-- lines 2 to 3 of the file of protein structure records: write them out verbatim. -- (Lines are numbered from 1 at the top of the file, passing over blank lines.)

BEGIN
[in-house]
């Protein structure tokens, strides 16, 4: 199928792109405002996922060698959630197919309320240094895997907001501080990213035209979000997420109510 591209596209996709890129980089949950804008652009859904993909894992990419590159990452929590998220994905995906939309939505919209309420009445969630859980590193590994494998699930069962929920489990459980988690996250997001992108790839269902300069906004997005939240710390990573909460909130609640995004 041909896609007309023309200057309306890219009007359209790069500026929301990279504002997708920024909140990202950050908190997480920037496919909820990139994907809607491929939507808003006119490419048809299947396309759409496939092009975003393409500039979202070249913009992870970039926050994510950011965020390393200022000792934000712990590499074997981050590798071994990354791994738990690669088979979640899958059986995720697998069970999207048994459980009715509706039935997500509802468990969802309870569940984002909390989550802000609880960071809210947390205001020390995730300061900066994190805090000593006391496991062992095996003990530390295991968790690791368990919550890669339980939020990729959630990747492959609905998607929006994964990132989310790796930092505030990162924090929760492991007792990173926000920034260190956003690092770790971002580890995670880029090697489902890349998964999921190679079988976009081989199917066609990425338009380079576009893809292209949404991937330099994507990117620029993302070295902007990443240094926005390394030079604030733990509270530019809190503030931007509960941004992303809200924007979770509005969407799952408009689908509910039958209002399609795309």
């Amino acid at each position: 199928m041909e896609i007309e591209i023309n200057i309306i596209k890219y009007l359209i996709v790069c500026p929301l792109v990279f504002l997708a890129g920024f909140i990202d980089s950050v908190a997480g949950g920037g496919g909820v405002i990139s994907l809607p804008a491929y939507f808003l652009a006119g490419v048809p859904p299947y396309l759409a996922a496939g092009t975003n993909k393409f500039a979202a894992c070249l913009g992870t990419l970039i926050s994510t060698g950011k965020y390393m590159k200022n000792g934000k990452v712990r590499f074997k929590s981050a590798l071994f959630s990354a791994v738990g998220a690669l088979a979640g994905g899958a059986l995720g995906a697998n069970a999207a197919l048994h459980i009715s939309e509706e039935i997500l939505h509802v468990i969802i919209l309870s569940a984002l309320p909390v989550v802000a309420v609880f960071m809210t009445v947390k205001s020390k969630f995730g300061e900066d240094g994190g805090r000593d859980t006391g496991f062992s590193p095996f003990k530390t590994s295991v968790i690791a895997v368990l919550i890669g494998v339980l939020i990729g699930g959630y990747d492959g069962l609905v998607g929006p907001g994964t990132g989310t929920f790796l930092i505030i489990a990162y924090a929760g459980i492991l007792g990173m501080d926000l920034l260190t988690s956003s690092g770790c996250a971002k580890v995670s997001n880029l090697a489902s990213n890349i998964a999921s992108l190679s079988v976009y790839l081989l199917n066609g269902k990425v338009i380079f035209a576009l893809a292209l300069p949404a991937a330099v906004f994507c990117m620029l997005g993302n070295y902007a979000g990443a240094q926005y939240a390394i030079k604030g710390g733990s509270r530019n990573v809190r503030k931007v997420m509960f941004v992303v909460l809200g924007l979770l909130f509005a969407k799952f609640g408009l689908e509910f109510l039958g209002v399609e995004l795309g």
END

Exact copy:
């Protein structure tokens, strides 16, 4: 199928792109405002996922060698959630197919309320240094895997907001501080990213035209979000997420109510 591209596209996709890129980089949950804008652009859904993909894992990419590159990452929590998220994905995906939309939505919209309420009445969630859980590193590994494998699930069962929920489990459980988690996250997001992108790839269902300069906004997005939240710390990573909460909130609640995004 041909896609007309023309200057309306890219009007359209790069500026929301990279504002997708920024909140990202950050908190997480920037496919909820990139994907809607491929939507808003006119490419048809299947396309759409496939092009975003393409500039979202070249913009992870970039926050994510950011965020390393200022000792934000712990590499074997981050590798071994990354791994738990690669088979979640899958059986995720697998069970999207048994459980009715509706039935997500509802468990969802309870569940984002909390989550802000609880960071809210947390205001020390995730300061900066994190805090000593006391496991062992095996003990530390295991968790690791368990919550890669339980939020990729959630990747492959609905998607929006994964990132989310790796930092505030990162924090929760492991007792990173926000920034260190956003690092770790971002580890995670880029090697489902890349998964999921190679079988976009081989199917066609990425338009380079576009893809292209949404991937330099994507990117620029993302070295902007990443240094926005390394030079604030733990509270530019809190503030931007509960941004992303809200924007979770509005969407799952408009689908509910039958209002399609795309």
């Amino acid at each position: 199928m041909e896609i007309e591209i023309n200057i309306i596209k890219y009007l359209i996709v790069c500026p929301l792109v990279f504002l997708a890129g920024f909140i990202d980089s950050v908190a997480g949950g920037g496919g909820v405002i990139s994907l809607p804008a491929y939507f808003l652009a006119g490419v048809p859904p299947y396309l759409a996922a496939g092009t975003n993909k393409f500039a979202a894992c070249l913009g992870t990419l970039i926050s994510t060698g950011k965020y390393m590159k200022n000792g934000k990452v712990r590499f074997k929590s981050a590798l071994f959630s990354a791994v738990g998220a690669l088979a979640g994905g899958a059986l995720g995906a697998n069970a999207a197919l048994h459980i009715s939309e509706e039935i997500l939505h509802v468990i969802i919209l309870s569940a984002l309320p909390v989550v802000a309420v609880f960071m809210t009445v947390k205001s020390k969630f995730g300061e900066d240094g994190g805090r000593d859980t006391g496991f062992s590193p095996f003990k530390t590994s295991v968790i690791a895997v368990l919550i890669g494998v339980l939020i990729g699930g959630y990747d492959g069962l609905v998607g929006p907001g994964t990132g989310t929920f790796l930092i505030i489990a990162y924090a929760g459980i492991l007792g990173m501080d926000l920034l260190t988690s956003s690092g770790c996250a971002k580890v995670s997001n880029l090697a489902s990213n890349i998964a999921s992108l190679s079988v976009y790839l081989l199917n066609g269902k990425v338009i380079f035209a576009l893809a292209l300069p949404a991937a330099v906004f994507c990117m620029l997005g993302n070295y902007a979000g990443a240094q926005y939240a390394i030079k604030g710390g733990s509270r530019n990573v809190r503030k931007v997420m509960f941004v992303v909460l809200g924007l979770l909130f509005a969407k799952f609640g408009l689908e509910f109510l039958g209002v399609e995004l795309g």